“At that point, she was quite shocked and upset and called Myriad to confirm that the test was negative,” Cauble added. “Myriad did a great job. I don’t have any problem with them. The genetic test result is very clear.”

One Error Gets Compounded

So, who is responsible for informing the patient about her genetic lab test results?

“There is no indication that the physician ever called the lab,” Cauble answered. “If he had, the lab would have told him that the test was negative. Instead, he seems to rely on the fact that the patient has a family history of cancer. In addition, the nurse practitioner had entered in the patient’s record that Cooke had Lynch syndrome.

Cooke has a family history of invasive breast cancer and endometrial or uterine cancer, the Myriad report notes. “However, based on the personal/family history, the patient’s cancer risk may still be increased over the general population,” the report says.

Test Results Need Clarity

Given that the surgeries were elective, Cauble questioned why the patient’s insurer, AllCare—which contracts with Oregon Medicaid—would have paid for these procedures without inquiring about the medical necessity. Cooke was covered under Oregon’s Medicaid program, he added.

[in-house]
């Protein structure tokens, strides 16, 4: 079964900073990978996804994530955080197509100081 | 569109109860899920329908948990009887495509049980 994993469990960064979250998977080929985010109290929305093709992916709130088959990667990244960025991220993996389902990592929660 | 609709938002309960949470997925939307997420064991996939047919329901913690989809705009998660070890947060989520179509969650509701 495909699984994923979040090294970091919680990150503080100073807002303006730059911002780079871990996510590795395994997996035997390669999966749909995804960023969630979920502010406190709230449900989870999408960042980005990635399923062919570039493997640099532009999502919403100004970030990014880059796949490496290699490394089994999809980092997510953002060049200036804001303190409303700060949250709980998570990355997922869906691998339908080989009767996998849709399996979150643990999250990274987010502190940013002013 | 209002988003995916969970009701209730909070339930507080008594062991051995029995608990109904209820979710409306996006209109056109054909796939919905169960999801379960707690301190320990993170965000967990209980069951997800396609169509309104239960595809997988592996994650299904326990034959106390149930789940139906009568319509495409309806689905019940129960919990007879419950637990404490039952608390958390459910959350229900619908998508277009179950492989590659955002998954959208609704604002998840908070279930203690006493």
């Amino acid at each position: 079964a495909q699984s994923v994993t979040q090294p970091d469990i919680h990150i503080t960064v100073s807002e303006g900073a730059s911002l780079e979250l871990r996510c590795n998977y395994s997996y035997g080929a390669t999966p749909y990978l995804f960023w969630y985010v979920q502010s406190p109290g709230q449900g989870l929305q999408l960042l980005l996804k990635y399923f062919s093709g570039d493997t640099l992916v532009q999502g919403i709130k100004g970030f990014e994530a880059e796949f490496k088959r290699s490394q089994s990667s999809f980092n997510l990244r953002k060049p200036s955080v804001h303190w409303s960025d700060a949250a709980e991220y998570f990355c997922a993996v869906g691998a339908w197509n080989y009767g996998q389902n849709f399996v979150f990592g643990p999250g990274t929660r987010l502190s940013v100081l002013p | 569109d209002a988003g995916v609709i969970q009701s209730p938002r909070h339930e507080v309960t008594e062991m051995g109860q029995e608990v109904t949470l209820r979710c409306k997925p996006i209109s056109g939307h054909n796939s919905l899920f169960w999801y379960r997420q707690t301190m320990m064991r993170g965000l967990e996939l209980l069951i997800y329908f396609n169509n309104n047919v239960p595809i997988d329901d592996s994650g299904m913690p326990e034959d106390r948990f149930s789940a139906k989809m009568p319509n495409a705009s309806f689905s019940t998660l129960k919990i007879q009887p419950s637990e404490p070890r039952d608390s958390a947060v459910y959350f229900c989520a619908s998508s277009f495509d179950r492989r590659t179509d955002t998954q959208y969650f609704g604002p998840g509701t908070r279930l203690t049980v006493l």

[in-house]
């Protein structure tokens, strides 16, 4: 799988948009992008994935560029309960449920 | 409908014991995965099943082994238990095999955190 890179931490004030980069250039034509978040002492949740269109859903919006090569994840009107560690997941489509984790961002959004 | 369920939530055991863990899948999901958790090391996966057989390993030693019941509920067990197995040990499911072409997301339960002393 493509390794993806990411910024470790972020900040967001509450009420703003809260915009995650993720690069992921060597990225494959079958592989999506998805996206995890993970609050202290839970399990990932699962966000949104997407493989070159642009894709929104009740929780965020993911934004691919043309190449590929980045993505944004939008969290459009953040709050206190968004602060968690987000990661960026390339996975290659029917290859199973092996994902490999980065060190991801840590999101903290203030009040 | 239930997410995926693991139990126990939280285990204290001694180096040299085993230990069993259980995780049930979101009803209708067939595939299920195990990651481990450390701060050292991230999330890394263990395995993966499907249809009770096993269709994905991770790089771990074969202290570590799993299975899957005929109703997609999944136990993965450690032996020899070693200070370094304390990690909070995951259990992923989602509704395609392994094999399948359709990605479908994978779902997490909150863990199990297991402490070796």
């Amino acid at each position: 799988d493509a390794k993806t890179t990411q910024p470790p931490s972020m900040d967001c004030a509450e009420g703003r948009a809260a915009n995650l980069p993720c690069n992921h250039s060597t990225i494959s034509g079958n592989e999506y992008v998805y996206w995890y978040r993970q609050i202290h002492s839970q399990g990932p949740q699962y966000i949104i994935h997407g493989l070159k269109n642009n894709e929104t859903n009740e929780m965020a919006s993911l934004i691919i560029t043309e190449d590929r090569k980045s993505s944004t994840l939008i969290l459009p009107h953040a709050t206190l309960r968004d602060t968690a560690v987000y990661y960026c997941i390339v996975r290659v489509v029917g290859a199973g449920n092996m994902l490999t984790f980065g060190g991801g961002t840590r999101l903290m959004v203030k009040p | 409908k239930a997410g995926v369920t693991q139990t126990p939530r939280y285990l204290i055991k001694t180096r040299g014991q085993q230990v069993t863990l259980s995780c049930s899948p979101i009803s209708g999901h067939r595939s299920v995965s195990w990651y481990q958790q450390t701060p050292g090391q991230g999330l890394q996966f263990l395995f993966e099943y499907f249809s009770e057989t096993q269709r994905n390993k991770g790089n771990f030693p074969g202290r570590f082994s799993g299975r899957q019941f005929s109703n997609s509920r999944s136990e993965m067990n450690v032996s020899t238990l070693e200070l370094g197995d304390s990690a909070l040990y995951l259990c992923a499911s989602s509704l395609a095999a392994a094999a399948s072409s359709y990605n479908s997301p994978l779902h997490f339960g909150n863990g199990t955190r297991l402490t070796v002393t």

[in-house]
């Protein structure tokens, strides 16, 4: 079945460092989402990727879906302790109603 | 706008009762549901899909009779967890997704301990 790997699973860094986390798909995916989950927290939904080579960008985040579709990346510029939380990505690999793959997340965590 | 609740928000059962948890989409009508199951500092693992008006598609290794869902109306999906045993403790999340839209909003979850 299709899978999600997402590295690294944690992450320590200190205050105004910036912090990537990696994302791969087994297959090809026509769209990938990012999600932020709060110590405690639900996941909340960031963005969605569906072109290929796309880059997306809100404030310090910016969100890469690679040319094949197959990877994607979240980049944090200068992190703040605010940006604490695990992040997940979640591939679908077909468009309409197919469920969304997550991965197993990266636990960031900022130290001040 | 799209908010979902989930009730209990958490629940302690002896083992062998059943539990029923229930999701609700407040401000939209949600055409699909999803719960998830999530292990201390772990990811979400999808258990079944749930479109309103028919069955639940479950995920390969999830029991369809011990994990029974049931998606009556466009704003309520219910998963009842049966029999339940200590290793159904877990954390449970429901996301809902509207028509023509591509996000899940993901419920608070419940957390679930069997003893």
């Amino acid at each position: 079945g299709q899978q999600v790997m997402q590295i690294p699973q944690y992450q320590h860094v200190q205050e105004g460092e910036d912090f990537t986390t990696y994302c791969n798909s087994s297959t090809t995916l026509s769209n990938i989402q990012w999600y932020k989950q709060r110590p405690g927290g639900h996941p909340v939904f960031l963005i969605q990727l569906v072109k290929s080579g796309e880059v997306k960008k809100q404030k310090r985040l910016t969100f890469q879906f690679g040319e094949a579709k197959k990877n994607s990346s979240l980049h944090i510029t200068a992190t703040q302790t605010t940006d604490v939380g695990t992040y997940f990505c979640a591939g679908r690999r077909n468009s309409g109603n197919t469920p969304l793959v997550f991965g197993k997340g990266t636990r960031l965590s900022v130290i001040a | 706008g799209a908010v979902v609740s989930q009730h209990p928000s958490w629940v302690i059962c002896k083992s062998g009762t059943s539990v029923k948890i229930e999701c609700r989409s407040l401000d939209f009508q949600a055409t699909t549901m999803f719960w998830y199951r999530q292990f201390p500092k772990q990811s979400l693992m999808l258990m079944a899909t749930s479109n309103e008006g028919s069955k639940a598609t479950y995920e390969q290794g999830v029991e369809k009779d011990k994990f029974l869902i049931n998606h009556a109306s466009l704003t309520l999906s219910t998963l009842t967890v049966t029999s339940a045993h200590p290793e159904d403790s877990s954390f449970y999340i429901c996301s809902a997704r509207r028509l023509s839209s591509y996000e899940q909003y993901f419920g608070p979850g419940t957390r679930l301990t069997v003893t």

In the lawsuit, Cauble seeks the maximum of $1.8 million allowed under Oregon law. “We may be making an argument that the amount we are entitled to should be higher,” Cauble said. “Currently, claims against ‘hospital districts’ and their employees are limited to just under $800,000 per person, per claim. The nurse practitioner Johns works for a private clinic so that cap would not apply to her.

“However, there is also a $500,000 cap on non-economic damages that would relate to Johns because she works for a private entity,” he added. “Actually, we are thinking of making three independent, $800,000 claims based on three different mistakes by three people.”

The lawsuit lists the defendants as the Curry County Health District, Curry Community Health, Curry Medical Practice, and Curry Medical Center. The lawsuit list other defendants as Fitts, Johns, and a surgeon, Jessica Carlson, MD.

The medical practice’s CEO and Fitts’ attorney told CBS News that they could not comment on pending litigation. An attorney for Carlson told The Washington Post she could not comment on pending litigation.

Contact Christopher Cauble at 541-476-8825 or ccauble@thecaublefirm.com.